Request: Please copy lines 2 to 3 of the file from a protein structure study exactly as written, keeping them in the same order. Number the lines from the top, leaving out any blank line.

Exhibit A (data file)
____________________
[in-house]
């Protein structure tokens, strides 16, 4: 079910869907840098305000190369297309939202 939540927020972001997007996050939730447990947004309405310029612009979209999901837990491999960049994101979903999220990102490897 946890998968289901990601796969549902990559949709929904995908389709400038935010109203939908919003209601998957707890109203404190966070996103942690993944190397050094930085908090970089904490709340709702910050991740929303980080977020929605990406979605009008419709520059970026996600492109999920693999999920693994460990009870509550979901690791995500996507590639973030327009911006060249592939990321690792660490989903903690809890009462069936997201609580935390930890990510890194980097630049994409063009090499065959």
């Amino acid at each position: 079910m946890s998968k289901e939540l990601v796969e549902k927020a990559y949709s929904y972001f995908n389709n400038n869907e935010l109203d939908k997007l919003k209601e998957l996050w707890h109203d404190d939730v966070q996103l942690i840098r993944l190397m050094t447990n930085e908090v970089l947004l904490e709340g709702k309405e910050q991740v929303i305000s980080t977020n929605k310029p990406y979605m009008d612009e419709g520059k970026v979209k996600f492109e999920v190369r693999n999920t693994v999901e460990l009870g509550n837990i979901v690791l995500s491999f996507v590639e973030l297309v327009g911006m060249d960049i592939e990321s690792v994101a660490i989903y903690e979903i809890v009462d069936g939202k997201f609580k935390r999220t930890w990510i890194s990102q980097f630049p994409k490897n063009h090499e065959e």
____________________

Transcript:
């Protein structure tokens, strides 16, 4: 079910869907840098305000190369297309939202 939540927020972001997007996050939730447990947004309405310029612009979209999901837990491999960049994101979903999220990102490897 946890998968289901990601796969549902990559949709929904995908389709400038935010109203939908919003209601998957707890109203404190966070996103942690993944190397050094930085908090970089904490709340709702910050991740929303980080977020929605990406979605009008419709520059970026996600492109999920693999999920693994460990009870509550979901690791995500996507590639973030327009911006060249592939990321690792660490989903903690809890009462069936997201609580935390930890990510890194980097630049994409063009090499065959």
């Amino acid at each position: 079910m946890s998968k289901e939540l990601v796969e549902k927020a990559y949709s929904y972001f995908n389709n400038n869907e935010l109203d939908k997007l919003k209601e998957l996050w707890h109203d404190d939730v966070q996103l942690i840098r993944l190397m050094t447990n930085e908090v970089l947004l904490e709340g709702k309405e910050q991740v929303i305000s980080t977020n929605k310029p990406y979605m009008d612009e419709g520059k970026v979209k996600f492109e999920v190369r693999n999920t693994v999901e460990l009870g509550n837990i979901v690791l995500s491999f996507v590639e973030l297309v327009g911006m060249d960049i592939e990321s690792v994101a660490i989903y903690e979903i809890v009462d069936g939202k997201f609580k935390r999220t930890w990510i890194s990102q980097f630049p994409k490897n063009h090499e065959e």